Friday, January 7, 2011



There are plenty of reasons that even those of us who frequently agree with Grover Norquist on politics, or at least on policy, should not like the guy. I, for example, once had breakfast with Mr. Norquist in Washington and, when he learned that a third party that had set up the meeting could not make it, Mr. Norquist treated me like something he would like to scrape off the bottom of his shoe. (The story of and behind this meeting is a very funny and entertaining one, though not quite up to the standards of my long seminal 1/6/10 post TALES FROM THE SOUTH SIDE, which, if you haven’t read it, you really should read. However, I can’t tell the story of the ill-fated Norquist breakfast because there might be repercussions for some third parties whose identities could not be concealed merely by omitting their names.) While I try, with varying degrees of success, to adhere to the biblical admonition to avoid judging others, I often find myself judging people based on how they treat other people who can do nothing for them, or who can do nothing for them at the time. By that measure, Mr. Norquist is a reprehensible human being, judging by the way he treated me.

Those of you who do not have first hand experience with Mr. Norquist still have reason to dislike him because of the arrogance and air of resplendent self-styled superior insight and intelligence he emits with such smugness.

But now Mr. Norquist, in all his imagined regnant superiority, has given at least those of us from Chicago another reason to dislike him. In denouncing the appointment of Bill Daley as Barack Obama’s chief of staff as evidence that Mr. Obama is surrounding himself with cronies from Chicago, Mr. Norquist stated, according to the Chicago Tribune:

If everybody sitting in the White House is from a 10-mile radius of Chicago, it gives you a skewed view of how the country works. And then they sit there and wonder why the country doesn’t agree with what they’re doing and what they’re saying. It’s not good to have all your eggs in one basket. It is a big, big country and it cannot be run by a small group of people from a small town.” (Emphasis mine)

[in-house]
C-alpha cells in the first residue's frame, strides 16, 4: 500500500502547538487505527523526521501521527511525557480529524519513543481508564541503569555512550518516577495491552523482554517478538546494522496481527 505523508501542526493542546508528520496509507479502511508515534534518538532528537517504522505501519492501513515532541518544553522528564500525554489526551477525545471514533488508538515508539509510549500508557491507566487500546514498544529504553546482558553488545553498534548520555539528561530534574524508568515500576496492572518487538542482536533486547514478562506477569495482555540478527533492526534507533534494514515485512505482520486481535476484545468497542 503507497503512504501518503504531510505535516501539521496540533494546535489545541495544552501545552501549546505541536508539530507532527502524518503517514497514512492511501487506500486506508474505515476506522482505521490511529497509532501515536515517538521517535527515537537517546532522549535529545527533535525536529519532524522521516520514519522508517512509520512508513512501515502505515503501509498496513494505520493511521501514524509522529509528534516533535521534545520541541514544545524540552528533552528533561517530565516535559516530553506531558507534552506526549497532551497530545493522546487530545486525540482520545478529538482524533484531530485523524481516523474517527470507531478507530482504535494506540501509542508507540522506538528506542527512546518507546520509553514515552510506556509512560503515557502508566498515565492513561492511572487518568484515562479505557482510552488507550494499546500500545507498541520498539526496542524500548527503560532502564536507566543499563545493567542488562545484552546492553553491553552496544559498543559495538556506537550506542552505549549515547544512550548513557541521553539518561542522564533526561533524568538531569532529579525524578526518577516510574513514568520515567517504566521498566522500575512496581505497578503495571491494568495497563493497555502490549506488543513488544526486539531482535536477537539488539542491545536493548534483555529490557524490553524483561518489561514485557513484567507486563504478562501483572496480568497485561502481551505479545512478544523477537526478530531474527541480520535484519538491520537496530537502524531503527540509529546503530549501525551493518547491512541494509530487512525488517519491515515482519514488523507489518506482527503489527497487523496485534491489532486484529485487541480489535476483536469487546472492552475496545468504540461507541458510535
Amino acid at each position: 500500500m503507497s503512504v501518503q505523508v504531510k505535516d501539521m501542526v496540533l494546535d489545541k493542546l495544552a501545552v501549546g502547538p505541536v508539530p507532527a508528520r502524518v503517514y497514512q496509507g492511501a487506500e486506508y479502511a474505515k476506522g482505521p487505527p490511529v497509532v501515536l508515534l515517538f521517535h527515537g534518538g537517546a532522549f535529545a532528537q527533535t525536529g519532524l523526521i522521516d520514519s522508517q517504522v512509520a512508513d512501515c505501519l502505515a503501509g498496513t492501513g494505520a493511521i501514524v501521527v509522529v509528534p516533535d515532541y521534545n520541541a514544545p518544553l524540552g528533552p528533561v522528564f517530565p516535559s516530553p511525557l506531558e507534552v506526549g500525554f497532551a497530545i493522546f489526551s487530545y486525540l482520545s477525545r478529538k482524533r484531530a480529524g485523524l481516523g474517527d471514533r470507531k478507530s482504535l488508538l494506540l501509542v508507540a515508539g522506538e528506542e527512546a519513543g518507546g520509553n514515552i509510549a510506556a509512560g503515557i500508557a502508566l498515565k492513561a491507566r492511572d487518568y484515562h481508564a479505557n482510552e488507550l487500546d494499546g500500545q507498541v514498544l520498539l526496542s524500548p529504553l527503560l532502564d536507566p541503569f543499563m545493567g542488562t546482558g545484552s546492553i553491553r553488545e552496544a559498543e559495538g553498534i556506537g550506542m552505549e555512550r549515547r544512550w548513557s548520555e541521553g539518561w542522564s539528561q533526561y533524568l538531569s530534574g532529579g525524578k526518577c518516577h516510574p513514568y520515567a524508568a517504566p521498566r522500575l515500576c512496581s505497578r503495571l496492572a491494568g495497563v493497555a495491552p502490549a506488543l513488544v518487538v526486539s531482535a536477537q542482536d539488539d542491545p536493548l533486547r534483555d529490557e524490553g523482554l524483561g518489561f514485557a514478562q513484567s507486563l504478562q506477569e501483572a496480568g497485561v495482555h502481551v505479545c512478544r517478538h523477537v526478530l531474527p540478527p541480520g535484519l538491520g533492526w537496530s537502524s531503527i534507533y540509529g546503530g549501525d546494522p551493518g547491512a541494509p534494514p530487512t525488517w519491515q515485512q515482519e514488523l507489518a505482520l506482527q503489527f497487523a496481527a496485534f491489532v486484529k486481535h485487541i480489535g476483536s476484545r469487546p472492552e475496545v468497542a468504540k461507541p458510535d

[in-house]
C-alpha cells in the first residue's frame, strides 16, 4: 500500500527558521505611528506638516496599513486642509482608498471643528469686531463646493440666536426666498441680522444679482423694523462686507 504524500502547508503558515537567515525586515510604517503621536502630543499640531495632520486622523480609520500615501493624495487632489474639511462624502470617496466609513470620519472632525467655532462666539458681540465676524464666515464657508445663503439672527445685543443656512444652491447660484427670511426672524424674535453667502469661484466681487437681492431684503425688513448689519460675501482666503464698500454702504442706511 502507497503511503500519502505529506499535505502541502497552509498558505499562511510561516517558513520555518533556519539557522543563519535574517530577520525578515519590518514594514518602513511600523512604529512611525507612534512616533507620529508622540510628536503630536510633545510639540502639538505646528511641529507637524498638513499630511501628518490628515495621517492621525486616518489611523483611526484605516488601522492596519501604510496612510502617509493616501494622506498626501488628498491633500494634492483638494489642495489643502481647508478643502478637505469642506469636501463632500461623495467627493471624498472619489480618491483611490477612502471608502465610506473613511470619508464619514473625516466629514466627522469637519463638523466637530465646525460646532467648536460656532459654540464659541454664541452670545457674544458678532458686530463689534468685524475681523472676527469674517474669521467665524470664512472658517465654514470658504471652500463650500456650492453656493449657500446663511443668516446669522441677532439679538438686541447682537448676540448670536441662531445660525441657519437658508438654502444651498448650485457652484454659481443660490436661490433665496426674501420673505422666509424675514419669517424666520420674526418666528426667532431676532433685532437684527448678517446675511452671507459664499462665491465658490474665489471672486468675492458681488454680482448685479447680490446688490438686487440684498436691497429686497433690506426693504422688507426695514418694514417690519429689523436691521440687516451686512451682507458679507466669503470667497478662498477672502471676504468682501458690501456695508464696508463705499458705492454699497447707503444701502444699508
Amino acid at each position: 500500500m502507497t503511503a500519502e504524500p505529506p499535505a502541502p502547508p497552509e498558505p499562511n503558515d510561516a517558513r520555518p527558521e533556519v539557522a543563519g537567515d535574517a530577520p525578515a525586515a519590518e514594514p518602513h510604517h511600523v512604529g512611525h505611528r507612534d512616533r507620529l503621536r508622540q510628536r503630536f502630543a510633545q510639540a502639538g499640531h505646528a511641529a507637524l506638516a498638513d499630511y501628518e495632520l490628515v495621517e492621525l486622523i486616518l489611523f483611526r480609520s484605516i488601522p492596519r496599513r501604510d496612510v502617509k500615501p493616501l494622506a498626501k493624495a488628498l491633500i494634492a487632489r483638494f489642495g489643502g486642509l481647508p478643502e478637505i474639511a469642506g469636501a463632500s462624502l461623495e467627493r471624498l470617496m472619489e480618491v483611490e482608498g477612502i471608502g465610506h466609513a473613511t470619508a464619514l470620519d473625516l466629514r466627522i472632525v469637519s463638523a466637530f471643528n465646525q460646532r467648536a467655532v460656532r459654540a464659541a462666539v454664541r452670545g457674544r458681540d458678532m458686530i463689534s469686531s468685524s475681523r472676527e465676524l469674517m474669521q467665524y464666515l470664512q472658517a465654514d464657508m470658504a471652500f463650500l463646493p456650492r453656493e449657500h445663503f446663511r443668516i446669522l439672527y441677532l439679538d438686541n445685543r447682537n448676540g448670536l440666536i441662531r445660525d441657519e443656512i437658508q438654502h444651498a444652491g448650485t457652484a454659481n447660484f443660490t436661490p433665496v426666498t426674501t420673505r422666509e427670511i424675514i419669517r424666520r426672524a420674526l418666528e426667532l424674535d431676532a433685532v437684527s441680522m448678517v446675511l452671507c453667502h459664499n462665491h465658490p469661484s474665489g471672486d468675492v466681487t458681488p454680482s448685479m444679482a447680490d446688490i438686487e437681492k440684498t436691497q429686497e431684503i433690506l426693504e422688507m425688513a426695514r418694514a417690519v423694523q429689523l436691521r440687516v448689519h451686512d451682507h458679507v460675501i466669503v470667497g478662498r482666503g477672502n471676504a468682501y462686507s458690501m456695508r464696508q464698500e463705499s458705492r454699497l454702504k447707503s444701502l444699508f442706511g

Mr. Norquist displays his ignorance in a number of ways in this quote, not least of which is assuming that the way Obama thinks is the way Chicago thinks. He also errs in his implication that Mr. Obama’s politics is the politics of his home town, that Mr. Obama is some kind of Chicago politics insider. Apparently, Mr. Norquist doesn’t understand that Mr. Obama’s chief roles in the politics of his home-town were getting coffee for Senator Emil Jones and voting in the State Senate like Mr. Jones told him to vote. But I digress.

I can understand Mr. Norquist’s discomfort, even his ignorant discomfort, with the way politics are done in my home town; figurative, and sometime literal, brass knuckles and street brawls and getting in opponents’, and allies’, faces are very disagreeable to the likes of Mr. Norquist, who like to settle political scores by surreptitiously and oh so politely sticking knives in their opponents’ backs or, preferably, getting other to stick knives in their opponents’ backs. And I can understand why Mr. Norquist may be uncomfortable with Mr. Daley’s becoming Mr. Obama’s chief of staff. After all, this appointment is only one, but certainly the most salient, indication that Mr. Obama is pursuing a strategy that will result in Mr. Norquist’s party being left out of the White House for yet another four years. (See my 1/4/11 post, TRANSFORMATIONAL SCHMANSFORMATIONAL.)

Yes, I can understand, and, to some degree, empathize with Mr. Norquist’s angst at what some would call the Chicago boys’ prominence in the White House. But I cannot tolerate Mr. Norquist’s referring to my home town, the world’s greatest city, as “a small town.” Small town? The hell you say! Chicago is a hell of a bigger town than Washington, D.C., which Mr. Norquist, who makes his living denouncing the ways of Washington, calls home. Chicago is the third biggest city in the nation in population, is perhaps more emblematic of the “American way” than any other city, is perhaps the most ethnically diverse city in the world, is a source, in more ways than geography, of a dizzying array of American cultural icons, and is a city that remains economically viable, unlike many of its compatriots in urban America.

No, Mr. Norquist, even though the friendliness, civility, and inherent dignity of its people might cause one to think so, my city is not a “small town.” That you choose to deride Chicago with what you consider this sneering epithet is an indication of your having spent your life in Washington, D.C. and of your inherent smallness of mind and character.

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